My Committee was focused mainly on the problem of aging road and bridge systems. Missouri is only one of many states that are finding their interstate systems in sore need of repair or replacement. The U.S has a 27,000-mile core network of interstate highways. Most of these roads were built in the 50’s as part of the Eisenhower Interstate System. In addition, we have over 4 million additional road miles in this country. Last year the Federal gas tax of 18.4 cents and the diesel tax of 24 cents raised $34 billion dollars. The Federal expenditures for the states was over $50 billion. The Feds are working on some different approaches to funding from their level just as we are. Many different approaches are being tried including outsourcing services such as mowing, and cost sharing projects between the Feds, the States and the Counties. We also explored the ways to increase tax revenues in our states by attracting new businesses, and sustaining and retaining our existing businesses. To attract new business, it is imperative that we have a trained workforce. This qualification is in the top 3 requirements of all site selection criteria. In 1973 only 28% of jobs required post secondary level education. Today 80% of jobs require college or vocational training for an entry-level job. Our Community Colleges and 4 year Institutions in this area have never been more important.
The Energy and Environment Committee was focused on three issues, The EPA rules on Carbon Dioxide emissions, the Waters of the U.S. proposal, and Cyber Security for our Nuclear Facilities. I’ll start with the easy one first. None of our nuclear plants are controlled by digital equipment. The only thing a cyber attack can do to them is take them off line. All of the controls for the plant itself are mechanical systems with multiple backups. The nuclear engineer presenting the program did a great job of explaining how the decisions were made long ago not to trust the safety issues to computers. Good call! I don’t trust the darn things either. The Carbon Dioxide emissions problem is much more complex. We currently have the cleanest coal burning plants in the world but the EPA continues to issue additional regulations that quite frankly, cannot be complied with. The regulators are getting far ahead of the technology and compliance is impossible. This issue will likely remain unresolved until we have a full complement of Supreme Court Justices to decide the case. The Waters of the U.S. proposal is another convoluted issue. This problem is an offshoot of the Clean Water Act of 1972. The 1972 rules are an offshoot of the Rivers and Harbors Act of 1899 which defined a “Navigable Water” as one that is capable of” floating a log”. Now only bureaucracies of the modern era could redefine the law to include any stream of water anywhere in the country as falling under Federal Control. If the rain falling in your backyard flows into a ditch that drains into a creek that ends up in a larger creek that flows into a river, then the Federal Government has the right to stop you from landscaping your yard. We’ve come a long way from floating a log! Needless to say, Legislators on both the State and Federal level are fighting this lunacy. No one wants dirty air or polluted water, but some degree of common sense has to be applied. I saw a proposal yesterday from a World Health group that we impose large taxes on red meat because we are raising too many animals for food and they are increasing carbon dioxide levels (by breathing air and exhaling carbon dioxide) so we should grow more plants and fewer animals! You just can’t make this stuff up!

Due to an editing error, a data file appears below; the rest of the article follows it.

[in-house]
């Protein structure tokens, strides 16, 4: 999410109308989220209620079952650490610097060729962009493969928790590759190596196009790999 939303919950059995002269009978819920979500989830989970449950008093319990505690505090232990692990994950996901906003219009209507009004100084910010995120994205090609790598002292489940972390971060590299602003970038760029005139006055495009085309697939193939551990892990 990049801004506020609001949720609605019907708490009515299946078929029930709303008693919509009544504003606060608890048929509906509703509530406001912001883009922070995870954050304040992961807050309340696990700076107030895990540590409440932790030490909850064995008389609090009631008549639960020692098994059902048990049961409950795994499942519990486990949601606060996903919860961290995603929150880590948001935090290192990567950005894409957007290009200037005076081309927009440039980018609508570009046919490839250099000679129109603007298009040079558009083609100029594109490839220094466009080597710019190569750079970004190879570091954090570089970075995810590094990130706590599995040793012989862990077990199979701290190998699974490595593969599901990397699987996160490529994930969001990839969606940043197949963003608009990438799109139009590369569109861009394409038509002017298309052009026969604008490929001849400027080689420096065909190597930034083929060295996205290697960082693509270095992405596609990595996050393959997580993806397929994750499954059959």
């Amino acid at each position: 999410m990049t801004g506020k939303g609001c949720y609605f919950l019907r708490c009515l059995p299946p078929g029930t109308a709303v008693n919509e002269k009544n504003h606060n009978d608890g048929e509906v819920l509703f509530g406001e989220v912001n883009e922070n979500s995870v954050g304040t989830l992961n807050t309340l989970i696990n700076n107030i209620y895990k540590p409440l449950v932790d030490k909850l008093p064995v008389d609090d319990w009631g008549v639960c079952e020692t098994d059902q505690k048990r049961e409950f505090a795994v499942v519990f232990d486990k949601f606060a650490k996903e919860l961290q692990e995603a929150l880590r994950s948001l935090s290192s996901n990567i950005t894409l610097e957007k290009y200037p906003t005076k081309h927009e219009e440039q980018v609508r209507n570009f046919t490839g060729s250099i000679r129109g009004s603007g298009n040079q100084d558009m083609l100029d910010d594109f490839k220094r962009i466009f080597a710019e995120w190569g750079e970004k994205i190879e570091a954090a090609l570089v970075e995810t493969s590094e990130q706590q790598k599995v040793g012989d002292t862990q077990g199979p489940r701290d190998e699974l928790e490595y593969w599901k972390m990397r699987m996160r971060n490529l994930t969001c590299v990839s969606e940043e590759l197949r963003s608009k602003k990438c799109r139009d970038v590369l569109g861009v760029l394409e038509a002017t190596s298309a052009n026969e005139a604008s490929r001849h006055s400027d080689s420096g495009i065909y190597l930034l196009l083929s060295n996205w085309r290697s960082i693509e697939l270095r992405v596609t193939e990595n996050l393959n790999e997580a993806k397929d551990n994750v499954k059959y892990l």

There is a lot of good work being done by Legislators throughout the country, but remember, we all have to choose our leaders wisely and hold them to the standards we expect of them. I am proud to represent this district and I welcome your comments and suggestions.